According to the new Companies Act, companies looking to raise public deposits need to get themselves compulsorily rated on liquidity and ability to pay deposits on due date from a recognised credit rating agency. Such a rating will denote how risky a particular deposit is, which investors tend to overlook. This is the reason why manufacturing and real estate companies of late have stopped accepting or renewing fixed deposits from April after the new Companies Act came into force.
So investors should start looking for alternative options to invest when their FDs mature and they get their money back. Industry experts says investors ac look at: NBFCs, Bank FDs, NCDs, or fixed maturity plans (FMPs) of mutual funds as an alternative. While FDs are easy to understand, other alternatives are not as liquid as FDs. So investors first must understand how the product works before putting money there in.
Availability of options
NBFCs collection has already started growing up as they come with a more secure option. NBFCs are unaffected by the Companies Act and they can continue raising deposits. They give interest rates of 8.5 % to 10.5 % and come with an AAA or AA+ rating. Debt investors looking for higher returns can go for non-convertible debentures (NCDs) of NBFCs. They come with tenure ranging from 400 days to 6 years. Interest rates range between 11% and 12.5%, which are 1.5-2.5% more than the rates offered by bank deposits. They also offer you the option of monthly interest, annual interest, cumulative option as well as option to double your money.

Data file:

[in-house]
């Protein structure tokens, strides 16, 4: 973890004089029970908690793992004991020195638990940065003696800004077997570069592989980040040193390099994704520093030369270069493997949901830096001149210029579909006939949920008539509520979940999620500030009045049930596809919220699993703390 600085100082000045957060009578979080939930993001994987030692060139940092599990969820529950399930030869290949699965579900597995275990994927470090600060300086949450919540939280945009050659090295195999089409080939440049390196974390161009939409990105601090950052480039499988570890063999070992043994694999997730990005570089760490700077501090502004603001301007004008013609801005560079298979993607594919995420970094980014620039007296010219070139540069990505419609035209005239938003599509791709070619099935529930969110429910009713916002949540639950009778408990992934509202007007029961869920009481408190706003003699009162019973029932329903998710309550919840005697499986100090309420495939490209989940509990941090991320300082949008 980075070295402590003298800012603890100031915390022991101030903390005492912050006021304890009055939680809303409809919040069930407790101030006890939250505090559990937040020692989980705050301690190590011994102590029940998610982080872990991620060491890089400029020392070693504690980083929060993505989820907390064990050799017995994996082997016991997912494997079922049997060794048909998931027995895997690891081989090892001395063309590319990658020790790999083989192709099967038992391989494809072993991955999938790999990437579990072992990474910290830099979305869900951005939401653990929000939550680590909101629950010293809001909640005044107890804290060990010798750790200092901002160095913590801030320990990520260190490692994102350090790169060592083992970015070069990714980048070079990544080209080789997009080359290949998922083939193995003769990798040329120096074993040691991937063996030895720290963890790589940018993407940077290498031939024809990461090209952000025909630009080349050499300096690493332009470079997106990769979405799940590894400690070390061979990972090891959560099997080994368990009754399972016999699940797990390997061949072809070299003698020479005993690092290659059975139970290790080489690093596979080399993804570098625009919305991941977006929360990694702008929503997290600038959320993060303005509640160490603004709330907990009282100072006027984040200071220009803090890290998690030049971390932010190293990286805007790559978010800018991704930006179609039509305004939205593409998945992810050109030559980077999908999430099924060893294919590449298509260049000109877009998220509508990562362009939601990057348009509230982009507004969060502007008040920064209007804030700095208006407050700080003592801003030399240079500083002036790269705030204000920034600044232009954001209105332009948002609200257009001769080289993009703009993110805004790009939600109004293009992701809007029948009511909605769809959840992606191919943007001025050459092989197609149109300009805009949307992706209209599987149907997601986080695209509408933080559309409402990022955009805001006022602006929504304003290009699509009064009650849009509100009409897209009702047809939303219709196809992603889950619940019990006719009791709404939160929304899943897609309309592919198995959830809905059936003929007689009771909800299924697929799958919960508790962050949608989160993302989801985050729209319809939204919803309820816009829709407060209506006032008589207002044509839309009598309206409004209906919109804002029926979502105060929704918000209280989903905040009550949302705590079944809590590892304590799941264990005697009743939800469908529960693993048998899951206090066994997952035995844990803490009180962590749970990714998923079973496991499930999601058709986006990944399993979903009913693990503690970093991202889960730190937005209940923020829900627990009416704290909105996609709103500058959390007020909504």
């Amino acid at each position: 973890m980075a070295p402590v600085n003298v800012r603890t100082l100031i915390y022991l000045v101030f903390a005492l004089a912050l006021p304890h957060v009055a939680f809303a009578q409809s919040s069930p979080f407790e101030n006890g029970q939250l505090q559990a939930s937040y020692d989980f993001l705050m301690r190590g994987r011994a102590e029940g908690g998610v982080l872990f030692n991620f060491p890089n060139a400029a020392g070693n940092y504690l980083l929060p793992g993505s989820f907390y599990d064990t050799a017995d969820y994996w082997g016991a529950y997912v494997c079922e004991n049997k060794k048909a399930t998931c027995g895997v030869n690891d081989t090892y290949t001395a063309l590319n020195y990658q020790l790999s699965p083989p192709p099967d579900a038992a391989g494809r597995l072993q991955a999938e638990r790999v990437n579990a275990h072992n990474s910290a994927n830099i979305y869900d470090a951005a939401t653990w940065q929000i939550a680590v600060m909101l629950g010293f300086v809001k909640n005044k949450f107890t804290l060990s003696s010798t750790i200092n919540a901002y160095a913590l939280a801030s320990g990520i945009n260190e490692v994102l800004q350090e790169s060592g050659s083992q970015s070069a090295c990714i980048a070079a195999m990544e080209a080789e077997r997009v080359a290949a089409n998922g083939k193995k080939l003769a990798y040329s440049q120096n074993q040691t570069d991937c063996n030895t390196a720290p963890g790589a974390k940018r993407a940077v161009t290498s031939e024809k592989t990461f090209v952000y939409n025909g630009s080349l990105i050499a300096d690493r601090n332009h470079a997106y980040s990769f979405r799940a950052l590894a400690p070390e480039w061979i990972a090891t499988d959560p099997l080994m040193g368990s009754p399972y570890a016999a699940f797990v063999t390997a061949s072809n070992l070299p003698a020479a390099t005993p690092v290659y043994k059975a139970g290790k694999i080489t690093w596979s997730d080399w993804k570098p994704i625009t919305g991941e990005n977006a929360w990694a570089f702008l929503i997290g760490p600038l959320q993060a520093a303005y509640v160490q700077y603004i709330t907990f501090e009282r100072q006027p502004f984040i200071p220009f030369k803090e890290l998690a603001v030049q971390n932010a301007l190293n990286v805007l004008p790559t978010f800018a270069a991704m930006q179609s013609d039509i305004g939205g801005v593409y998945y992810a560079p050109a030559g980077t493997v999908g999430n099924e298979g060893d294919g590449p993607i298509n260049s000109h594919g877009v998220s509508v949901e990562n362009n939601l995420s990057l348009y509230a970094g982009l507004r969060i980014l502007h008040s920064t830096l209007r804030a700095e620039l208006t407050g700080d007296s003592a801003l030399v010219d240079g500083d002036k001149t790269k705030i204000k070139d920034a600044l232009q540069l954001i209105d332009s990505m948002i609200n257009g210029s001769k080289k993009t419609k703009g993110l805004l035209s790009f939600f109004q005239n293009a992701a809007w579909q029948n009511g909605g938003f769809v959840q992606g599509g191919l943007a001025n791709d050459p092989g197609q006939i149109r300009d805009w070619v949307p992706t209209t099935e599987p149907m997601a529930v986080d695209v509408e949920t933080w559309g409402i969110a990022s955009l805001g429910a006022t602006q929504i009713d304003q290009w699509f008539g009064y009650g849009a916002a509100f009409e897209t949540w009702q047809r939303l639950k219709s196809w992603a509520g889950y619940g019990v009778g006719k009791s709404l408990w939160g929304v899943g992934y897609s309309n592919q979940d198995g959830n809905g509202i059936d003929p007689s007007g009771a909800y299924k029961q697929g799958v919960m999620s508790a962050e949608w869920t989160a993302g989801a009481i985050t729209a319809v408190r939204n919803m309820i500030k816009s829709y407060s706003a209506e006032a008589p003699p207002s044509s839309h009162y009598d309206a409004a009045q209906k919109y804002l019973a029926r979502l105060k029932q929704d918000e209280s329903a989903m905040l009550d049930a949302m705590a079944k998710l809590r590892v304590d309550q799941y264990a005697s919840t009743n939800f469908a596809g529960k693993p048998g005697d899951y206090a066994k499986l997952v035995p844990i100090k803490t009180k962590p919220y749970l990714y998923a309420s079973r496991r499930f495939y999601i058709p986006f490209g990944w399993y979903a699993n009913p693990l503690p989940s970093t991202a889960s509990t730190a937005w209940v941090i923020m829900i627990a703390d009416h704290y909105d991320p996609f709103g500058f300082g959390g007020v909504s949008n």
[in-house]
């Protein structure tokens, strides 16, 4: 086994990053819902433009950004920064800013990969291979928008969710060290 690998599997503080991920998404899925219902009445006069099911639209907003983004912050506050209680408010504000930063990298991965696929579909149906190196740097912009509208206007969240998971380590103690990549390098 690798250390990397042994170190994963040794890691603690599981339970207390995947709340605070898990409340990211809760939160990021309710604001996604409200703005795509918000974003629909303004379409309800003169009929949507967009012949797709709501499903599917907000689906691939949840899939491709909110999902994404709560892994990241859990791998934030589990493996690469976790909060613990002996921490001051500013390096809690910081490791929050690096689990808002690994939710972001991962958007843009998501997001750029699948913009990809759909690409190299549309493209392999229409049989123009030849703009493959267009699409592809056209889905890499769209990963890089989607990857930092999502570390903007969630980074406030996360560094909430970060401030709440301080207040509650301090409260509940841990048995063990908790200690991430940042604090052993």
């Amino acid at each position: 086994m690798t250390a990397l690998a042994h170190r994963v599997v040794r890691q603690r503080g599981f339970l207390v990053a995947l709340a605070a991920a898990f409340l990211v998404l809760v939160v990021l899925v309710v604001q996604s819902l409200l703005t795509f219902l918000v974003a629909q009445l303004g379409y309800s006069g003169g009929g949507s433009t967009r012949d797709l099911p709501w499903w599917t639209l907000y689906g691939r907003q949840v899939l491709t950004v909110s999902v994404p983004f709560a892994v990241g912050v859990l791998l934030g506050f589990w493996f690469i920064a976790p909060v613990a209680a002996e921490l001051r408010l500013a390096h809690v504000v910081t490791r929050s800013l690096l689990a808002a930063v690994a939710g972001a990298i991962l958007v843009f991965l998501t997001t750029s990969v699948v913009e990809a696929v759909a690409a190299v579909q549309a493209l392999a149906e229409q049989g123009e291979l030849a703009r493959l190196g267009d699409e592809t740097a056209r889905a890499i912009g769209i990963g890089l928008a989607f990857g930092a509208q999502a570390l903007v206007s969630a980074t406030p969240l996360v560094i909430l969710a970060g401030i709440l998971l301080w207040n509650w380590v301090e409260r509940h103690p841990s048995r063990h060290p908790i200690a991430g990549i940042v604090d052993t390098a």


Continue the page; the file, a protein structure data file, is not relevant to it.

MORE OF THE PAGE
Investors can also consider FMPs. FMPs aim to generate a steady return over a fixed tenure, typically from a month to three years, and are similar to bank fixed deposits. They protect an investor from interest rate volatility by investing in fixed securities. Investors can expect a return of around 9-9.1% on a one-year and one-day FMP and 9-9.25% on a three-year FMP.
Taxation and liquidity standpoint
It is important to calculate your post-tax returns before taking an investment decision. If you are in the higher tax brackets, FMPs would give you higher returns than NBFC deposits or bank deposits. For example, you get 10 % on a three-year corporate FD. However, your net return would be only 7% if you are in the 30% tax slab. Compared to this, a three-year FMP would give you a return of 9%.
Liquidity is another important aspect which investors need to consider. FMPs, though listed on the Stock Exchange, are illiquid and typically the investor has to hold the investment till maturity. In contrast to a NCD, FD can’t be sold in the market. You can easily sell NCD in secondary market whenever you plan to move out.
To summarize, investors apart from alluring interest rates, should also consider investment size, credit rating, credibility, tax efficiency and liquidity aspects of the product before investing their money into it.
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